People are putting money into art over property says former Christie’s director

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People are putting money into art over property says former Christie’s director

Philip Hoffman's Fine Art Group is attracting an increasing number of younger art collectors

Philip Hoffman, Fine Art Group
Philip Hoffman, Fine Art Group

A growing number of investors are choosing art over property as their asset of choice, says Philip Hoffman, founder AND CEO of one of the world’s leading art investment and advisory companies. 

Hoffman, who runs the Fine Art Group, which has managed and transacted over $2 to $3 billion of art and values and advises on over $10-20 billion annually, says wealthy people who have typically put their money into property are turning to art as they realise its strong track record as an investment.

He tells Jewish News: “The combination of art’s investment potential, ability to be moved around, enjoyment factor, and its role as an inflation hedge makes it an ideal choice for people. Anyone who has sold their business or made a very good living is now deciding to put maybe five or 10 percent of their wealth into art, instead of real estate.

“We are seeing a lot of people who have sold their business, for say £20m or £30m thinking: ‘I’ll put £2m or 3m into art as an alternative asset, inflation hedge and to have something to show on my  walls.’ They see art as a diversification.”

Philip Hoffman, founder of the Fine Art Group

Founded in 2001 as the Fine Art Fund, the Fine Art Group has expanded its services to offer art investment, advisory, art finance, sales agency and philanthropy to clients worldwide. The company’s team of around 80 represent over 350 family offices in 28 countries including several of Forbes’ listed wealthiest families. Clients can expect to receive returns of between five and 15 percent per annum, sometimes more.

Chelsea-based Hoffman fell into the art world by chance. Having graduated from York University with an economics degree, he worked as a chartered accountant at KPMG International before landing a job as finance director at Christie’s. Aged 29, he found himself on the board and stayed at Christie’s for 13 years before setting up the Fine Art Fund. Initially it provided access to the art market for investors who were interested in diversifying their portfolios beyond traditional assets like stocks and bonds before expanding its services for all things art related. It also specialises in fine jewellery, luxury watches, cars, wine, and other valuable collectibles.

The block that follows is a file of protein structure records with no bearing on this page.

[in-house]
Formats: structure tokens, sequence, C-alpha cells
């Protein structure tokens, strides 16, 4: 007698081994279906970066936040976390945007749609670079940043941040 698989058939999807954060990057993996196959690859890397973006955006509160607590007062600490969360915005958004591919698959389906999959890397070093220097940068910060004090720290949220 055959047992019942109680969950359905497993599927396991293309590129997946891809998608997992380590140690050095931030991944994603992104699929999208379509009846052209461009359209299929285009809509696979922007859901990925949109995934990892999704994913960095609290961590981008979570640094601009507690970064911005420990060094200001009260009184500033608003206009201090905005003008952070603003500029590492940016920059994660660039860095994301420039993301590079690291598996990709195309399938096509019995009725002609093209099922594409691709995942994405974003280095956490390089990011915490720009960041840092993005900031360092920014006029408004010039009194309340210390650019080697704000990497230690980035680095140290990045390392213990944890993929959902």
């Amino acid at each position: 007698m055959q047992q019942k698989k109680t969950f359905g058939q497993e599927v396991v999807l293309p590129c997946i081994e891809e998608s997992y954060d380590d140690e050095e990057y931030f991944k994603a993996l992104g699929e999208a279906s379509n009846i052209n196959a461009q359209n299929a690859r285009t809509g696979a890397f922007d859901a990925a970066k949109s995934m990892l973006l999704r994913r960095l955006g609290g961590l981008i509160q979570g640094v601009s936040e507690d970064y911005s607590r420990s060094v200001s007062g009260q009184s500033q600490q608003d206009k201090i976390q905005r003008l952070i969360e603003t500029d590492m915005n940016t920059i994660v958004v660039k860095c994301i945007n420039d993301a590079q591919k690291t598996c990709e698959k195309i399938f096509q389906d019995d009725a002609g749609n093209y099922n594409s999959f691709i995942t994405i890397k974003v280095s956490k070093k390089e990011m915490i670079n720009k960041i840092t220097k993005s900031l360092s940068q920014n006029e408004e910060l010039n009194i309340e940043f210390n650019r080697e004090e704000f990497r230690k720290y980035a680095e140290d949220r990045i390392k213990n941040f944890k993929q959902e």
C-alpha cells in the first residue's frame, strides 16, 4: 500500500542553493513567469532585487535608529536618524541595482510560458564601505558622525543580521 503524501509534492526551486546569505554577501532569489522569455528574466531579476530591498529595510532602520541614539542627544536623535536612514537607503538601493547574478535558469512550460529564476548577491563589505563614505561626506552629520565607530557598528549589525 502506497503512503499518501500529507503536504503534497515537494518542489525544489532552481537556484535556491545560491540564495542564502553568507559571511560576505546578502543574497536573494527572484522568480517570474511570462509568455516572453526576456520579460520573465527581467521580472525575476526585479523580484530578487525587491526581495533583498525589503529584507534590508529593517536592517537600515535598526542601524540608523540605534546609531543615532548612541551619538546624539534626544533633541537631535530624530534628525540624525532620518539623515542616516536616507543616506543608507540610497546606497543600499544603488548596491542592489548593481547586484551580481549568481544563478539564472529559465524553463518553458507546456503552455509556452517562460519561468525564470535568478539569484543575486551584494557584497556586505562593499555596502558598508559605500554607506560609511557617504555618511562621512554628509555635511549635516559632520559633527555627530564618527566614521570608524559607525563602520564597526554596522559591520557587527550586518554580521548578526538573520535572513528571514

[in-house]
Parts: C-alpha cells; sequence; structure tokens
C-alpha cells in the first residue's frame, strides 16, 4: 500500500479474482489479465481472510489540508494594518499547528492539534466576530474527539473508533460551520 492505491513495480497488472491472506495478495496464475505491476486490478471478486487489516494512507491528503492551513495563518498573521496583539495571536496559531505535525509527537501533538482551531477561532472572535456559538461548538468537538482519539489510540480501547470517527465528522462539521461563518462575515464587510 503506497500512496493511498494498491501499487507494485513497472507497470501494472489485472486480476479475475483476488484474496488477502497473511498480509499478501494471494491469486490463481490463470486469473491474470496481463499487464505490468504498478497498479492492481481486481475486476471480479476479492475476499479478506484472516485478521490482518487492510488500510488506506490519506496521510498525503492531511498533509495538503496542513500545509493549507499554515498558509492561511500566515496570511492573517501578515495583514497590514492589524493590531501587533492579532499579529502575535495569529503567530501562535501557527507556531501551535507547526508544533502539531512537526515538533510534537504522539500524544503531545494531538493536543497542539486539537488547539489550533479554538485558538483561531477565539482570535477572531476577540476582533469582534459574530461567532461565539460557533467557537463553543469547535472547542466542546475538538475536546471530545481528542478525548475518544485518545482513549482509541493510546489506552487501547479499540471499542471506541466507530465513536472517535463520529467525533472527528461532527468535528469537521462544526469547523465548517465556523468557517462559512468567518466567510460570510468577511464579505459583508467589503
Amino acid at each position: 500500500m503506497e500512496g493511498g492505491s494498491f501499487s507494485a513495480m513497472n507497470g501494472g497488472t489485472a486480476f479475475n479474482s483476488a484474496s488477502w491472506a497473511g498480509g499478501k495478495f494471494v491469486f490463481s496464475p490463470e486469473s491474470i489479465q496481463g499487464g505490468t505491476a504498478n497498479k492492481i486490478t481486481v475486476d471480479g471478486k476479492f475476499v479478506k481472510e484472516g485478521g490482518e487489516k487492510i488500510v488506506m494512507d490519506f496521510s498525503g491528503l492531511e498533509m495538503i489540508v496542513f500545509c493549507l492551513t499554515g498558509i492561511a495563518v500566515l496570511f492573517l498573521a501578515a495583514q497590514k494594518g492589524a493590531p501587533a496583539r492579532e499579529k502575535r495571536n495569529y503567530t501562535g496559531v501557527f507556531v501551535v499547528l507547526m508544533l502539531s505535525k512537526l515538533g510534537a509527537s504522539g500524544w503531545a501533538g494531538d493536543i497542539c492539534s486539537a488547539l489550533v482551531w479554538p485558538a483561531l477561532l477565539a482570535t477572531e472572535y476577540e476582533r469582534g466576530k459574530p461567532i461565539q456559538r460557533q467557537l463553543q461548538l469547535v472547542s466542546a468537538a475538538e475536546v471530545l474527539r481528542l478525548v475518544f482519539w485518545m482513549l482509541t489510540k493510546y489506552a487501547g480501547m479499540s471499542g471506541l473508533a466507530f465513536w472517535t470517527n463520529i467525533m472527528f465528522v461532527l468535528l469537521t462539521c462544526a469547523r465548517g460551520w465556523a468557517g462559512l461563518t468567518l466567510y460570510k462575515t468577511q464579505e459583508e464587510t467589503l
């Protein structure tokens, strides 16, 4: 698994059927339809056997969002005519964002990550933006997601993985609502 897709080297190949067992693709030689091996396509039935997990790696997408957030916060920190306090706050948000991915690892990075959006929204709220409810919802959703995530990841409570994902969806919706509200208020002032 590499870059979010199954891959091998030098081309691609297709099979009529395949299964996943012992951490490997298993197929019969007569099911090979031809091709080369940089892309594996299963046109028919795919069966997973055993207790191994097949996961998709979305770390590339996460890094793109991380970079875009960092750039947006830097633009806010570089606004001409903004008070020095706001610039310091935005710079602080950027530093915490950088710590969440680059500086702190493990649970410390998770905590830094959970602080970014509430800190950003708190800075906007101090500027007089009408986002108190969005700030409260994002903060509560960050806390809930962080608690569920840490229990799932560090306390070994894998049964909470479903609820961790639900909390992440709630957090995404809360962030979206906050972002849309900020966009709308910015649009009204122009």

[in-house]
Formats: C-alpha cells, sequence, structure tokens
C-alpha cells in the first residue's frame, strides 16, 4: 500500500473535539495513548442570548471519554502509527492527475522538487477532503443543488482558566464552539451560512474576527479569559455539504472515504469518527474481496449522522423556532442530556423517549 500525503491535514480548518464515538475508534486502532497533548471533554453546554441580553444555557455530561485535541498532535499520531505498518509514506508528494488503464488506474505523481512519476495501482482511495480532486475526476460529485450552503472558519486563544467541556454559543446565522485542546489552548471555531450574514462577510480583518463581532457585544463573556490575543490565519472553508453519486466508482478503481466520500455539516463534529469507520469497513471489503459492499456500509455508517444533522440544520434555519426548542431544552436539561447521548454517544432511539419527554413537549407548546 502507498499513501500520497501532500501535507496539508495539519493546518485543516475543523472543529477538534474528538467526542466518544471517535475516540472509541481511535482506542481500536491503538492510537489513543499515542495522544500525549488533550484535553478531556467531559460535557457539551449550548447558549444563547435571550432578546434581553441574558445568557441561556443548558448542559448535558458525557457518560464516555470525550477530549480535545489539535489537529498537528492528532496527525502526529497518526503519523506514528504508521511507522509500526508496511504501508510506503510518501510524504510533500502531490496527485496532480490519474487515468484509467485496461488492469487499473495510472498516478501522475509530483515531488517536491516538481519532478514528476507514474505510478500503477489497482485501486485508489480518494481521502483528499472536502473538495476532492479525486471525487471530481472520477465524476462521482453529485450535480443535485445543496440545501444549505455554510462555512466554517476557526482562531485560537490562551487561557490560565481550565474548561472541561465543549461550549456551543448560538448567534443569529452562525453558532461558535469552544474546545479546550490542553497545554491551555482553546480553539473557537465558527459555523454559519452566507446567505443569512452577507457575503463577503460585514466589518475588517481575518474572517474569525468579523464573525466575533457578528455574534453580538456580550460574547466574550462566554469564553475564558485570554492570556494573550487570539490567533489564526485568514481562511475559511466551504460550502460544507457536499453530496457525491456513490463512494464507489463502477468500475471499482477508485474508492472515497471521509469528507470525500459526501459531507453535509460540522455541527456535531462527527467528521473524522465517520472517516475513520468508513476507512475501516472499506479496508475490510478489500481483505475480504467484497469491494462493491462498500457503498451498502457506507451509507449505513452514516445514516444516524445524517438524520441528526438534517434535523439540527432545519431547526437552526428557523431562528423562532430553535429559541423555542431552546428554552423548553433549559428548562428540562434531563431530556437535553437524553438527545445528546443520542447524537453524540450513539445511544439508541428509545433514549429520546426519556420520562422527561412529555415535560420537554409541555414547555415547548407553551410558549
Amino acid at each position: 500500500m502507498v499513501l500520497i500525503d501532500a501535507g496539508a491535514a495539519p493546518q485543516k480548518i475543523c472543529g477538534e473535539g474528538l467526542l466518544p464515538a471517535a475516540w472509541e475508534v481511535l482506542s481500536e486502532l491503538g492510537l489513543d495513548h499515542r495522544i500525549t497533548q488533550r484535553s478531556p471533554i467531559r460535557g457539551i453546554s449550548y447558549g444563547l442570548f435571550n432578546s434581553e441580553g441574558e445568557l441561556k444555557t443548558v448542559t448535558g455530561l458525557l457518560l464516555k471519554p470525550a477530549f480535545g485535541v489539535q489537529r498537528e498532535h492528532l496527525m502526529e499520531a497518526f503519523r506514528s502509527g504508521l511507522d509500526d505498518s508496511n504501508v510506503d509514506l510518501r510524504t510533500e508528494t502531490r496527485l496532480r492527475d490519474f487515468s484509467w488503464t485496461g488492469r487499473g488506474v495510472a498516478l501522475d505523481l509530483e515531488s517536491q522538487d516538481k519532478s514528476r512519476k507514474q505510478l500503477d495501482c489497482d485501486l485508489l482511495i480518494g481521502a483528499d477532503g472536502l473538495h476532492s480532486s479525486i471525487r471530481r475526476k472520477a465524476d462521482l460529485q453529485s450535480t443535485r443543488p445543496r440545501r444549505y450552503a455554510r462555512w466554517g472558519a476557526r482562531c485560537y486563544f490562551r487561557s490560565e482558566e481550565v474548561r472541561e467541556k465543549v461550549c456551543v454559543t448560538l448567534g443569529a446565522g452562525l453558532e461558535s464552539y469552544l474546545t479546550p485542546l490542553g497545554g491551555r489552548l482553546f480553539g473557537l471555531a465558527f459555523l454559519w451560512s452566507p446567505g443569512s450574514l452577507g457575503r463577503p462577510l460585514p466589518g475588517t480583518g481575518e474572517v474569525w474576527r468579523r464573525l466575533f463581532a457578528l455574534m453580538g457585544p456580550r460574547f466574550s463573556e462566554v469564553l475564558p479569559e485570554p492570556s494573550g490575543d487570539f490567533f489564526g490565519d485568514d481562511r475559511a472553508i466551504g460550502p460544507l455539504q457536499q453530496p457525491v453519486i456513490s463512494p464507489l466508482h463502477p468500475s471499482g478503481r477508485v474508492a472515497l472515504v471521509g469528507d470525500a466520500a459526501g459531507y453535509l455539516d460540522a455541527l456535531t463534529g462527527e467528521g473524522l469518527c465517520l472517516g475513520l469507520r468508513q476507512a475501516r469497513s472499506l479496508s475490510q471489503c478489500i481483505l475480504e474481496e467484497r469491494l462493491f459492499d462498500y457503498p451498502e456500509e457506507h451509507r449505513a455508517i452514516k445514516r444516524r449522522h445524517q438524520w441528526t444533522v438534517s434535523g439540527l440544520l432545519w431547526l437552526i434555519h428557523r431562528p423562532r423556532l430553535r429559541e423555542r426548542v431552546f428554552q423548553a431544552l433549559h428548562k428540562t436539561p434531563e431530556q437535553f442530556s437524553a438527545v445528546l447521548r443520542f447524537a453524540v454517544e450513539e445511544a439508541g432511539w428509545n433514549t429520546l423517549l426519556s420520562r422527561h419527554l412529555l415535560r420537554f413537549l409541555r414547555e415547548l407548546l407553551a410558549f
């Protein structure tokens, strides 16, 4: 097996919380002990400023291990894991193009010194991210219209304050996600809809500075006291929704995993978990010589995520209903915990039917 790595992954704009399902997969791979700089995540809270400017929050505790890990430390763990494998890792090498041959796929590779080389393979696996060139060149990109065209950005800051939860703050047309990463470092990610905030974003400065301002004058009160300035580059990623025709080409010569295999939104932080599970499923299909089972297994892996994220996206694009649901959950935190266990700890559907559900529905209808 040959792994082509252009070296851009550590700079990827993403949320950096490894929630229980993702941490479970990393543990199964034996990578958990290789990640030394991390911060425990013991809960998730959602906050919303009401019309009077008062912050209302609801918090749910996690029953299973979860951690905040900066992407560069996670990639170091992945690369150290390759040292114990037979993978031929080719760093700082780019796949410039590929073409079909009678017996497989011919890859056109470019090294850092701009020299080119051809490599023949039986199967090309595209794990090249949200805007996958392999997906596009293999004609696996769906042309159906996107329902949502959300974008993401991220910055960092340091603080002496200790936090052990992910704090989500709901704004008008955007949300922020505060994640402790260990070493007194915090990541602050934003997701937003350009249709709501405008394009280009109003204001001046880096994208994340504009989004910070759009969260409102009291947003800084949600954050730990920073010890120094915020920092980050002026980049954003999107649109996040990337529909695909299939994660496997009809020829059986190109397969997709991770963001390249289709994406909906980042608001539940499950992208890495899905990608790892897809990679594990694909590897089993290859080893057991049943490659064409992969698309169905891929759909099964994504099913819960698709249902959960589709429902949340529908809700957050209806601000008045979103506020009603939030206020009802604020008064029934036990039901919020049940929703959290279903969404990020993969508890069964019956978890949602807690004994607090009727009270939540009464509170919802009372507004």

More than one third of the team are ex Christie’s and Sotheby’s experts, including the former Chairman of Sotheby’s Asia, Patti Wong. Last year, The Fine Art Group launched the joint venture Patti Wong & Associates to expand into Asia following the success of its collaboration with Allan Schwartzman, the New York-based art advisory firm.

The Group has been attracting an increasing number of younger art collectors. “They are more comfortable treating their art collections as an asset,” says Hoffman. “Our clients, which number between 25 and 55, are mostly under 40. The 60-70-year-old sailors are like, ‘We’ve done it. We’ve been there. We’re not going to live long enough to see it out.’”

But investing in art is not that easy, notes Hoffman, who has been working in the industry for over three decades. “What I always say to clients is: you should get professional advice if you are spending more than you would on a holiday. So, if you or I might spend $2,000 on a holiday, let’s buy a $2,000 painting, treat it as an expense and enjoy it.

“Smart people would build an art collection with an advisor who understands how to make money so they can buy art that they love and make significant money at the same time. For some clients it’s not about making money, but it is about protecting their assets and safe-guarding their art collection for future generations. We spend a lot of time educating our clients, not just about the market but also about the academic and historical importance of the artist and artworks that interest them. Our job isn’t to tell clients what to buy but to make sure they are properly informed before they do.”

Hoffman says that his team have stopped clients buying 90 per cent of the art they were showed because they deemed it was either overpriced or would depreciate in value.

After two years of recovery growth from the Covid-19 pandemic, the global art market is facing a challenging time. It shrank last year by four percent, from $67.8bn to $65bn, according to a Global Art Market Report, and remains down, partly due to rising interest rates and the geopolitical situation and instability. But Hoffman believes “now is the best time to buy” that he has seen in ten years. “Collectors selling will have to take a discount. I think the market will rebound in about three or four years. Now is the time to build an art collection, which can take up to 25 years.”

Asked for his top tips, Hoffman says: “Buy less but better quality, buy one or two and build up over many years, buy the best quality you can afford, ask people in the industry and if you can afford to, get proper advice.”


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